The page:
Biostatistical analysis

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Custom biostatistics is key to a successful microbiome project. Microbiome data is complex, with some unique properties and requirements for the applied statistical solutions. Every new microbiome project is designed to answer one or a number of questions, such as:

  • Does this nutrient, fertilizer or pesticide affect microbiome diversity?
  • Do specific organisms associate with pH, diabetes, fiber intake, survival?
  • Does the soil fungal and bacterial community associate with crop yield, disease, root size?

Each project is unique, and Biomcare selects statistical analysis based on the specific properties of each project, the questions it aims to answer, as well as our expertise in microbiome analysis, to obtain robust and informative results.


What we do

We perform biostatistical analysis of the microbiome profiles to answer the questions at hand. Most analysis projects of microbiome samples, whether cross-sectional or longitudinal, will include analysis of alpha- and beta-diversity measures and individual microbial features (taxonomic and functional).

We initiate with descriptive statistics to understand the data at hand, including different visualization tools. With a strong sense of the data and project at hand, we apply statistical solutions, both univariate and multivariate, to understand what patterns and associations are statistically robust.

By applying models specifically developed for the analysis of microbiome data and by applying more than one statistical model to the complex question of indicator species detection, we ensure the robustness of the results and increase the confidence that the detected associations are biologically relevant.

The specific statistical models we use and the analysis we perform depend on the specific project, e.g. what is the environment (stool, soil etc.), the data type and the overall design. Different factors that can influence the analysis approach, includes:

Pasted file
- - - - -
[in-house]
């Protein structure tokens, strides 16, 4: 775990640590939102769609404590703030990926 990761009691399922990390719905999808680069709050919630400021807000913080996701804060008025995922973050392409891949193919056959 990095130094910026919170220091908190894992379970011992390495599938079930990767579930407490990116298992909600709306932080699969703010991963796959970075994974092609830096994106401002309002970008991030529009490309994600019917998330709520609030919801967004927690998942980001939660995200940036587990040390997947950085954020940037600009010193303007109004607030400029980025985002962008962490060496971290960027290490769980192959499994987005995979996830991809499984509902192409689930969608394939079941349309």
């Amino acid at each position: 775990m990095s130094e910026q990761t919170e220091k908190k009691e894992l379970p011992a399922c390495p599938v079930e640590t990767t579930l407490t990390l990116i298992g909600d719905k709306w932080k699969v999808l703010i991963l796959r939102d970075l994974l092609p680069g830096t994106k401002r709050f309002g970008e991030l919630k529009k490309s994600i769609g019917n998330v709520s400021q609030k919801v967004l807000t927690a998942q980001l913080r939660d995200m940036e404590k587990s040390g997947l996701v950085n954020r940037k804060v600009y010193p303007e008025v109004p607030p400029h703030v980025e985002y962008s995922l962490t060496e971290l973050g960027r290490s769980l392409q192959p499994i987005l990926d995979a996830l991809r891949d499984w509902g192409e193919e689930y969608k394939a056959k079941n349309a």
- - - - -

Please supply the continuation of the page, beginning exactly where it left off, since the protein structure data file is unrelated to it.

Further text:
• Longitudinal or cross-sectional sampling
  • Sample size and covariates
  • Interest in low abundant features or strain-level resolution
  • Available meta-data (e.g. request for multi-omics data integration)

Communication between us and our customers is therefore key for optimal biostatistical analysis and all analysis flows will be customized to suit your interests and needs.


What you get

In short: Customized analysis of your microbiome profiles for optimal decoding and interpretation of the available data.

For each project, a private project folder is made available on Biomcare server, where all resulting data, statistical results, illustrations, reports etc. are available for download.


  • A report describing the statistical analysis performed and the results


  • Tables with summary statistics of all analyzed features (diversity measures and single microbial features).


Figures that illustrate the results from the statistical analysis. The specific plots depend on the analysis performed, but will often minimally include ordination plots that highlight different subgroups/gradients and box-/bubble-plots/heatmaps of single-feature associations.

Personal guidance and communication

A key factor for successful outcomes of every project is communication. Every project is different, and good personal communication allow us to understand exactly what our customers wish to achieve.

This is especially essential when we design the statistical analysis and incorporate customer provided information. We typically have the most active communication at the beginning where samples are being collected and shipped, and then again when statistical analysis are initiated, and results starts to emerge.

At the end of the project, we present the project results in an online or face-to-face meeting, depending on geographical circumstances and project size/complexity.

The bioinformatically handled data was neetly presented and accompanied by a detailed description of the statistical analyses performed and how they could be interpreted.  

Sidsel Støy

M.D., Hepatology and Gastroenterology, Aarhus University Hospital